The sun is out, the power is on, and the twenty-six and a half hours without electricity that we Springfield, Massachusetts residents endured until 6 pm. yesterday seem almost unreal. Of course, I still have to go through my refrigerator and throw out everything in it-- I just haven't had the energy or the heart to tackle that particular job just yet.
So this time the outage probably wasn't Western Mass Electric's fault, but the fault of a subcontractor, Turner Underground Installation, of Henrietta, N.Y. laying fiber optic cable along Route 91. This subcontractor worked for Adesta LLC of Omaha, Neb., the same company who had another subcontractor who caused a huge water main break a couple of months ago that made passing through the Main and Carew St. intersection impossible for weeks.
My particular area of the city seems plagued with outages which occur about every other month. On Wednesday, the power flickered for just the few seconds required to shut off my computer. On Thursday morning, it happened again. My fan hadn't even stopped rotating by the time the power came back on, but I lost a few paragraphs of what I was writing on my computer, and this time I called WMECO to tell the company about both outages. The woman who took my call gave a rote answer about all the lightening storms we were having. I told her no, that wasn't the problem. Possibly she was working in a windowless room; most likely, she wasn't even in Massachusetts.
So maybe I should take it back when I say it wasn't WMECO's fault, because they were certainly warned that something was wrong. A few hours later, at 3:30 pm., the power went out for good and stayed out until 6 pm. yesterday. And I do blame WMECO for not giving us an accurate estimate of how long it would take to restore power, instead doling out restoration in six hour chunks of time. If we'd known that the sun would set, rise and nearly set again before the problem was fixed, at least some people could have gotten the food in their freezers to a friend on the far side of town.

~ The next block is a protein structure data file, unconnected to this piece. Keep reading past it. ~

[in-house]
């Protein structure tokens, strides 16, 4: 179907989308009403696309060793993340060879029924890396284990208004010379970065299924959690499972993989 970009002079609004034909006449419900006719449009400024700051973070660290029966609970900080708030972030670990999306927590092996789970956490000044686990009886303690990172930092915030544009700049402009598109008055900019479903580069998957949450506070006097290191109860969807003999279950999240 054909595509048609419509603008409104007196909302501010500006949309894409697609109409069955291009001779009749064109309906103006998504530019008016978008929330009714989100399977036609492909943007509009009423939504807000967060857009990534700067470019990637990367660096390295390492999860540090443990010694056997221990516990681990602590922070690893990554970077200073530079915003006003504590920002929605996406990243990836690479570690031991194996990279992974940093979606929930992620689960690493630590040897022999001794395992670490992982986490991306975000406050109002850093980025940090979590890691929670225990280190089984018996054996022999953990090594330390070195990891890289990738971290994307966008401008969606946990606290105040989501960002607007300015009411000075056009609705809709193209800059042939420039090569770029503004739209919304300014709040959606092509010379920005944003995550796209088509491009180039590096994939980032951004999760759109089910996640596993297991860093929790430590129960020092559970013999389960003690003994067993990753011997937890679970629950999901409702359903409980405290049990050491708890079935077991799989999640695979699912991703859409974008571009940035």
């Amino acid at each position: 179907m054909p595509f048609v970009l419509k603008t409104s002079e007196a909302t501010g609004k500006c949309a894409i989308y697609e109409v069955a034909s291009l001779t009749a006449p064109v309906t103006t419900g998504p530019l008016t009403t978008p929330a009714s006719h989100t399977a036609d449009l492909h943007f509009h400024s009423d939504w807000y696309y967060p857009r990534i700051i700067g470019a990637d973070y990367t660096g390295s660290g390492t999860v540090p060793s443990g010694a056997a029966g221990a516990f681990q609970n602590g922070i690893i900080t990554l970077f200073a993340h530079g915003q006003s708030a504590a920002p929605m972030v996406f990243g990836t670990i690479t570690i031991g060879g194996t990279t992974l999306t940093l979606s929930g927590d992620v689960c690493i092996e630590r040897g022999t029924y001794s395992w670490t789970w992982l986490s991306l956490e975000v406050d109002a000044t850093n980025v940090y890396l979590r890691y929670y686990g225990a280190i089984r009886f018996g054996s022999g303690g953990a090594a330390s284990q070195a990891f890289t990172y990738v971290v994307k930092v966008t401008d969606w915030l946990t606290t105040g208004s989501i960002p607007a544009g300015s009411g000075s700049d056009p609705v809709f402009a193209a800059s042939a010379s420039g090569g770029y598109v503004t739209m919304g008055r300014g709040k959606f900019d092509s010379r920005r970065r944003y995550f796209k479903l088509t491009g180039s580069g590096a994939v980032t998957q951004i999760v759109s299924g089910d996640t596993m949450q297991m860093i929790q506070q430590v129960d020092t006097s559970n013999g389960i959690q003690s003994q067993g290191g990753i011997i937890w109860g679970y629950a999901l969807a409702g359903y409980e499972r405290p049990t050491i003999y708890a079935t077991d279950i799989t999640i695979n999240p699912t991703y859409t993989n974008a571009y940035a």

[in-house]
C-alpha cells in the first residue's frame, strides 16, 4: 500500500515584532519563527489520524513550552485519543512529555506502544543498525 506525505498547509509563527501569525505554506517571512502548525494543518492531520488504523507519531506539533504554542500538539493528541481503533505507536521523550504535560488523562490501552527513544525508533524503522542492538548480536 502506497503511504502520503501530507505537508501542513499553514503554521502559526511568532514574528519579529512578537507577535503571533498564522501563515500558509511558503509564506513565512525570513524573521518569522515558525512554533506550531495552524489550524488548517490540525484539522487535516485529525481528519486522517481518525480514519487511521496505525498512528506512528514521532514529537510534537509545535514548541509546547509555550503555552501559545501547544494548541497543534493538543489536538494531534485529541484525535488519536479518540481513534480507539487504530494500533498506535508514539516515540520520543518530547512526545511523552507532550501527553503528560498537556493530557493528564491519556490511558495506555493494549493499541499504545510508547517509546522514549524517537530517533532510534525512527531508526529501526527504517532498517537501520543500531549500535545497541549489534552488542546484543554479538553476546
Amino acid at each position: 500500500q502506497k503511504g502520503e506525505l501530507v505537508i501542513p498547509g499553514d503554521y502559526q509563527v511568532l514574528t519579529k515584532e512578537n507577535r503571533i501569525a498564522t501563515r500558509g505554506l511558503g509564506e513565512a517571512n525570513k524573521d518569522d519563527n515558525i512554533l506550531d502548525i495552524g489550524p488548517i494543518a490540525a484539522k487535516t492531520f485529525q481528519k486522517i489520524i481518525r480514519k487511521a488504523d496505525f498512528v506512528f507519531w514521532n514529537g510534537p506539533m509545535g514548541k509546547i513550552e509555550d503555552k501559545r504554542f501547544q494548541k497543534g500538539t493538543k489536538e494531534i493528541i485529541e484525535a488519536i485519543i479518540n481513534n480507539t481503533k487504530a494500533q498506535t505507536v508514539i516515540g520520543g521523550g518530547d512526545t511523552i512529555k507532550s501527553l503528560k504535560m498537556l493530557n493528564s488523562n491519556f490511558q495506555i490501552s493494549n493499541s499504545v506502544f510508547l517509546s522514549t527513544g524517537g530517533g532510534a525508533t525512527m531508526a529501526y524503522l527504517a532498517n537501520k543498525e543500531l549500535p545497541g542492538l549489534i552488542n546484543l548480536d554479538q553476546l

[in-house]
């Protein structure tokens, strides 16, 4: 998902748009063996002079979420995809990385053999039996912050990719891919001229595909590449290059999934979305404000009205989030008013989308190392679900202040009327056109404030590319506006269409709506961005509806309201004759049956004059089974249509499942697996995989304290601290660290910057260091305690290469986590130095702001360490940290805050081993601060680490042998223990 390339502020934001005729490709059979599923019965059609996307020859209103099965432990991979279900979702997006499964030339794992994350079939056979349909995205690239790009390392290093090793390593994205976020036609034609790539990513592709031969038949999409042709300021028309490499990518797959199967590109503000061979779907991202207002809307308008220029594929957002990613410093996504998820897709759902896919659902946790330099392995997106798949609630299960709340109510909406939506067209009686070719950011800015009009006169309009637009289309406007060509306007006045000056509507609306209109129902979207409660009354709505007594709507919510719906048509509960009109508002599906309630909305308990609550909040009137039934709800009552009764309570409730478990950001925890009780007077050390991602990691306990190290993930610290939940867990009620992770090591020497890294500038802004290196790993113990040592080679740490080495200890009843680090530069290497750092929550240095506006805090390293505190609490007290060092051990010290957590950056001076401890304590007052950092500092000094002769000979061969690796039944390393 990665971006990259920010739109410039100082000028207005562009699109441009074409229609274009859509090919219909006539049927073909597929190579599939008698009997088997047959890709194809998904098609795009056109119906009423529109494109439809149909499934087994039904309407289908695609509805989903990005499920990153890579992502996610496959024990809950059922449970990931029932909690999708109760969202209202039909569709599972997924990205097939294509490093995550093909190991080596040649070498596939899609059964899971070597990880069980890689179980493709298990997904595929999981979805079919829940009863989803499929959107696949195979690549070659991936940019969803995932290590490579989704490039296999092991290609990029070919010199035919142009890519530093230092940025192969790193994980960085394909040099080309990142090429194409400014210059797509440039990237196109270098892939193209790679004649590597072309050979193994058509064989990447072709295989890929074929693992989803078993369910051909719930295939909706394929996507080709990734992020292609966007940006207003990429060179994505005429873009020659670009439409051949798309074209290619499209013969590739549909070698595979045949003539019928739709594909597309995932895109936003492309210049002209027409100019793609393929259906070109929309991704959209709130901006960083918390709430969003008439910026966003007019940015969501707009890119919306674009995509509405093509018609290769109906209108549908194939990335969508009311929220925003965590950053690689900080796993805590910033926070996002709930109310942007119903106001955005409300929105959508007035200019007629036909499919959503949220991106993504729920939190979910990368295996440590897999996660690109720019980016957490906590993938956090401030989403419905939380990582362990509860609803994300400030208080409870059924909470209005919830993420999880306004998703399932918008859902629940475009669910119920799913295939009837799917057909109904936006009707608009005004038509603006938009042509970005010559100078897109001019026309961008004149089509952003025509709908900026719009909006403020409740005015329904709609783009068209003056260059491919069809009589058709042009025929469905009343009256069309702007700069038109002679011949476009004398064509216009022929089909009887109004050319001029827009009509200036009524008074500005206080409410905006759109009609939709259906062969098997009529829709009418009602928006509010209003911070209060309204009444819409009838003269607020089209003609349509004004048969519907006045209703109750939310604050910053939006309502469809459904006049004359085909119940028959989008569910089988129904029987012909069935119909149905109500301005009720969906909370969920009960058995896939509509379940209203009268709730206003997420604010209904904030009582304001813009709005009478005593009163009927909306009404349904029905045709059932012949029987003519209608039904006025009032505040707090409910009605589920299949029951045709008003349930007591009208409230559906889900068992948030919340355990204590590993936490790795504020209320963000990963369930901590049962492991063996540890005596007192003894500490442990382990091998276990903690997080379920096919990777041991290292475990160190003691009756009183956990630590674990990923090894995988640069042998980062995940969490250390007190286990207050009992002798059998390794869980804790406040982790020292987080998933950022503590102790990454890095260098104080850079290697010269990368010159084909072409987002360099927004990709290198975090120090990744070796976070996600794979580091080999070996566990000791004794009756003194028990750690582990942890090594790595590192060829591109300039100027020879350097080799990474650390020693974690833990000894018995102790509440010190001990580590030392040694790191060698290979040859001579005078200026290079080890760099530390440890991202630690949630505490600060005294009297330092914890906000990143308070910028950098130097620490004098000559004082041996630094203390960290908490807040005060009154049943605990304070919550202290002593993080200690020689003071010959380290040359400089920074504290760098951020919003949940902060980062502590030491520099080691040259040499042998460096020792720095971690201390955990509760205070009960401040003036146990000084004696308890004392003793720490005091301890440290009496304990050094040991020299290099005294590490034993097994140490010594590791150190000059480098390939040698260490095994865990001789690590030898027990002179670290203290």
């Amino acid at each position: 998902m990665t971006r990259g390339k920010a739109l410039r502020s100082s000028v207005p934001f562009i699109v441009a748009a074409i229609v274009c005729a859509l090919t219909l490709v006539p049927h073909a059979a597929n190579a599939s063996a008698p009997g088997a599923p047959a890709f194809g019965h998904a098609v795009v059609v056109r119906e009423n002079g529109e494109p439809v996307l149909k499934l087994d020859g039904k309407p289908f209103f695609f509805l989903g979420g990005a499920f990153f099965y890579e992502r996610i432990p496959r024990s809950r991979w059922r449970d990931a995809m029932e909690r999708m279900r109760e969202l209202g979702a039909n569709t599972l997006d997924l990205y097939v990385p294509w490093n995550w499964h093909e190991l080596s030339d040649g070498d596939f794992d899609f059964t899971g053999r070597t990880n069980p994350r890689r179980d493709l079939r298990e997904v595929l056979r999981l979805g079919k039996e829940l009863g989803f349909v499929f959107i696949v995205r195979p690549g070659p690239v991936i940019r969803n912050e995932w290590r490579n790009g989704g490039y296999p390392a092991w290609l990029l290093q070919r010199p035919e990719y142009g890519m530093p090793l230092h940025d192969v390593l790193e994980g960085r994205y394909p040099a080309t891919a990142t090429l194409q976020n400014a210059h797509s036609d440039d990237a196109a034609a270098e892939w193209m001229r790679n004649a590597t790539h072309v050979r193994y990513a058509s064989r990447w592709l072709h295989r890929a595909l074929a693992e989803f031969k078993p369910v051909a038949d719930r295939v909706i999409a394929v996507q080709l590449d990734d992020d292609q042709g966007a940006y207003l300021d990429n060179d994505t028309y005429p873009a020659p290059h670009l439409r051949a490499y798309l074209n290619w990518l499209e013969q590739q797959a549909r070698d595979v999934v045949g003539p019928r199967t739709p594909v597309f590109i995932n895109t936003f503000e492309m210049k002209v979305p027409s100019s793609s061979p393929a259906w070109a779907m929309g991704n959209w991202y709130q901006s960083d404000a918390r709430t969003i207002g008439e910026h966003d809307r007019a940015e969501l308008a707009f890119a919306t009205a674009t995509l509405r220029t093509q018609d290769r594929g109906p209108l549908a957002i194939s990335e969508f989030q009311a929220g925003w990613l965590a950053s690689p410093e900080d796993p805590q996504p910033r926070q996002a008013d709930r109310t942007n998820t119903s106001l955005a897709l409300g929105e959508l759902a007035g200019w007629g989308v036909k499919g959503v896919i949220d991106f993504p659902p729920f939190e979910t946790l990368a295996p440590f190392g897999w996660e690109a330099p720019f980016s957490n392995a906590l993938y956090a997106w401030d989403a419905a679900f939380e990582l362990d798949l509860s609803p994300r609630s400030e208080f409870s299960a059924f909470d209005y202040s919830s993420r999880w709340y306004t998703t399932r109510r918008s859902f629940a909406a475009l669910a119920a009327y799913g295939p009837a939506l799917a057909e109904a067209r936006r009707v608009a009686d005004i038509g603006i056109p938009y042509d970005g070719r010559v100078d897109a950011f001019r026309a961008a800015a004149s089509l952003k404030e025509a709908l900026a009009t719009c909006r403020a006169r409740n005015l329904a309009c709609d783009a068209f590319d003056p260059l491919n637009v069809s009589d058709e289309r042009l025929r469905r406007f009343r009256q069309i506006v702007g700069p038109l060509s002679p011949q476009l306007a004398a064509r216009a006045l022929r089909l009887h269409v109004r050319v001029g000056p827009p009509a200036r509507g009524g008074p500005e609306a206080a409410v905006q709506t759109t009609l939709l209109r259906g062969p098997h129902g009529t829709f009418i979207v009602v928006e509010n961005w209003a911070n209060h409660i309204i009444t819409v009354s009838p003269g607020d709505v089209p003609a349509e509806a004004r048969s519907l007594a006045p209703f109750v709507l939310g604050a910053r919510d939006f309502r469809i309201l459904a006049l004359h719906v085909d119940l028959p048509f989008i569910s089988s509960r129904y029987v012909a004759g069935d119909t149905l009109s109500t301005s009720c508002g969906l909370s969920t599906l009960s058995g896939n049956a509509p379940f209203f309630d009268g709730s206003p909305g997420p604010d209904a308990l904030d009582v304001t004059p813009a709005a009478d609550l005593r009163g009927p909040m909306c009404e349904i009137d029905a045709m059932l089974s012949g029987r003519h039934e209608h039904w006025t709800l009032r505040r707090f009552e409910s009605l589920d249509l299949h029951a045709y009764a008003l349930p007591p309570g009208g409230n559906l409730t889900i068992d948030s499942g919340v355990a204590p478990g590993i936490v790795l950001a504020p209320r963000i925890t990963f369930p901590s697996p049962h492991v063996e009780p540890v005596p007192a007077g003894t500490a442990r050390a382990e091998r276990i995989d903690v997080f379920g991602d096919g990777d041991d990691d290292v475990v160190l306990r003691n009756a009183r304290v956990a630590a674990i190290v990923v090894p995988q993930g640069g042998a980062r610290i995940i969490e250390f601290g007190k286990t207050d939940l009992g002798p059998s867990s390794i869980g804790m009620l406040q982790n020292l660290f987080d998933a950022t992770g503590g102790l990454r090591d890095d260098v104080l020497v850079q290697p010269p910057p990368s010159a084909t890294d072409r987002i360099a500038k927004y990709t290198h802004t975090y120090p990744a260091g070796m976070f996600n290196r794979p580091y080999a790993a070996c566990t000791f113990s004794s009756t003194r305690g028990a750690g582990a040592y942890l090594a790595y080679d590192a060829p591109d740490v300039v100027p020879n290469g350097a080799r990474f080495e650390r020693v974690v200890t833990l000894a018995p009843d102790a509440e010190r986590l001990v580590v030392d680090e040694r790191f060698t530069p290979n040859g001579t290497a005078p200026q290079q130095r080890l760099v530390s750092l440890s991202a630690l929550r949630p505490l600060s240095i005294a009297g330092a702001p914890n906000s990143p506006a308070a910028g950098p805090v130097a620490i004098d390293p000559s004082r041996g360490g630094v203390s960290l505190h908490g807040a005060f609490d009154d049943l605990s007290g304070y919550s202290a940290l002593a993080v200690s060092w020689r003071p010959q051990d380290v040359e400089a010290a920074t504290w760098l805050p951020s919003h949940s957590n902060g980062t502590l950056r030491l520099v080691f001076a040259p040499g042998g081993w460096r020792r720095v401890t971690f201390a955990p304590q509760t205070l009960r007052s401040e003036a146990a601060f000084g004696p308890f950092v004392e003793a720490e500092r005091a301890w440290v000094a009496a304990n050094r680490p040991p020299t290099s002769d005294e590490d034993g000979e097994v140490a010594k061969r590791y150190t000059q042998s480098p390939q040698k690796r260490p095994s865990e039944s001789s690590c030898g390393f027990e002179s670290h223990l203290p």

The Republican had a good article yesterday describing some of the impact the outage had on area businesses; more than 100 were affected. In terms of dollar amounts, obviously the bigger businesses were hit the worst. But in terms of just plain survival, I think the smaller businesses will pay an even higher price. Some won't survive.
As I prepare to toss at least $150 worth of food (and I don't even buy meat!) I can't help but run some numbers in my mind.
12,000 customers-- that is, households-- suffered the outage. That's 20% of Springfield's population.
25% of Springfield's residents live below the federal poverty level-- so that's about 4,000 households. Of course you don't have to live below the poverty level to be negative affected by the power outage, not with a median family income in this city of less than $37,000.
Some unknowable percentage of people in those 4,000 households will be hungry in the weeks to come. They will not be able to go out and replace the food that they lost.
Another unknowable percentage will not be able to pay utility bills or will ultimately wind up being evicted from their homes because of lost wages. A thirty-seven hour a week worker at a fast food restaurant, earning $8 an hour, takes home only $296 a week. That weekly income will be cut by 20 to 30% next paycheck, because that worker is paid by the hour, not salaried, and if the restaurant isn't open, nobody works. That same person will have the extra burden of replacing spoiled food.
This is what so many people don't understand about people who are living in poverty. The poor have absolutely no safety margin when faced with an unexpected financial calamity.
Rep. Cheryl Coakley-Rivera wants Gov. Deval Patrick to have the state reimburse every resident and restaurant for the food they had to throw away. I doubt it will happen, but I do think somebody other than the beleaguered resident of this city should pay the price. We've had enough.